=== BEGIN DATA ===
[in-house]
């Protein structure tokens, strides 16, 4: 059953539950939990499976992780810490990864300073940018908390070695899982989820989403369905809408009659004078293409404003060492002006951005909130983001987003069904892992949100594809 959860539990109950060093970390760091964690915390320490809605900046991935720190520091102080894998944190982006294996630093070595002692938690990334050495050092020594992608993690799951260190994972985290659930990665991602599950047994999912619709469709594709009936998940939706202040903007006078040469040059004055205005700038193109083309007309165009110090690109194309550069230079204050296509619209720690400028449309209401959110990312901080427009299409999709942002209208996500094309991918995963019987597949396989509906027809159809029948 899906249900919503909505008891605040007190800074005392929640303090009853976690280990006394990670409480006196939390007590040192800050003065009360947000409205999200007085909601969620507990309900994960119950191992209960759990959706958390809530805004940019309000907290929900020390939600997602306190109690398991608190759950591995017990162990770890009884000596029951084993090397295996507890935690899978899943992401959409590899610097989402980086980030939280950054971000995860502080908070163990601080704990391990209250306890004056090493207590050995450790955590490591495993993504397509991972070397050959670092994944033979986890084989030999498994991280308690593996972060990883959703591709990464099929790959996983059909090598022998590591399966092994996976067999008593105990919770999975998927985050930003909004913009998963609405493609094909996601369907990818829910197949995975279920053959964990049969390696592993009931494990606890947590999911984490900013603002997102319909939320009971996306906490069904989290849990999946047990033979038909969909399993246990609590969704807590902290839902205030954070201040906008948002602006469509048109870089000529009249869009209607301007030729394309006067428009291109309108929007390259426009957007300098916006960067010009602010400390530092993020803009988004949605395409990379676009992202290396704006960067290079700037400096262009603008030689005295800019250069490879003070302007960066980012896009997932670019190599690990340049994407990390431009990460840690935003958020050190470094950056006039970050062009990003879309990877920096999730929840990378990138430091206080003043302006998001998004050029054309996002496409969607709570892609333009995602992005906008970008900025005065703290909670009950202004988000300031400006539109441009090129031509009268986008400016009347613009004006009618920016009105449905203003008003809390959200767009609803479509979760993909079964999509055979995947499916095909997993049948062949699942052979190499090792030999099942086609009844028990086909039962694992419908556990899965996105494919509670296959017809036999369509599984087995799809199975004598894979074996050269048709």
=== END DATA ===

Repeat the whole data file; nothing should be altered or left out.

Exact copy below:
[in-house]
């Protein structure tokens, strides 16, 4: 059953539950939990499976992780810490990864300073940018908390070695899982989820989403369905809408009659004078293409404003060492002006951005909130983001987003069904892992949100594809 959860539990109950060093970390760091964690915390320490809605900046991935720190520091102080894998944190982006294996630093070595002692938690990334050495050092020594992608993690799951260190994972985290659930990665991602599950047994999912619709469709594709009936998940939706202040903007006078040469040059004055205005700038193109083309007309165009110090690109194309550069230079204050296509619209720690400028449309209401959110990312901080427009299409999709942002209208996500094309991918995963019987597949396989509906027809159809029948 899906249900919503909505008891605040007190800074005392929640303090009853976690280990006394990670409480006196939390007590040192800050003065009360947000409205999200007085909601969620507990309900994960119950191992209960759990959706958390809530805004940019309000907290929900020390939600997602306190109690398991608190759950591995017990162990770890009884000596029951084993090397295996507890935690899978899943992401959409590899610097989402980086980030939280950054971000995860502080908070163990601080704990391990209250306890004056090493207590050995450790955590490591495993993504397509991972070397050959670092994944033979986890084989030999498994991280308690593996972060990883959703591709990464099929790959996983059909090598022998590591399966092994996976067999008593105990919770999975998927985050930003909004913009998963609405493609094909996601369907990818829910197949995975279920053959964990049969390696592993009931494990606890947590999911984490900013603002997102319909939320009971996306906490069904989290849990999946047990033979038909969909399993246990609590969704807590902290839902205030954070201040906008948002602006469509048109870089000529009249869009209607301007030729394309006067428009291109309108929007390259426009957007300098916006960067010009602010400390530092993020803009988004949605395409990379676009992202290396704006960067290079700037400096262009603008030689005295800019250069490879003070302007960066980012896009997932670019190599690990340049994407990390431009990460840690935003958020050190470094950056006039970050062009990003879309990877920096999730929840990378990138430091206080003043302006998001998004050029054309996002496409969607709570892609333009995602992005906008970008900025005065703290909670009950202004988000300031400006539109441009090129031509009268986008400016009347613009004006009618920016009105449905203003008003809390959200767009609803479509979760993909079964999509055979995947499916095909997993049948062949699942052979190499090792030999099942086609009844028990086909039962694992419908556990899965996105494919509670296959017809036999369509599984087995799809199975004598894979074996050269048709």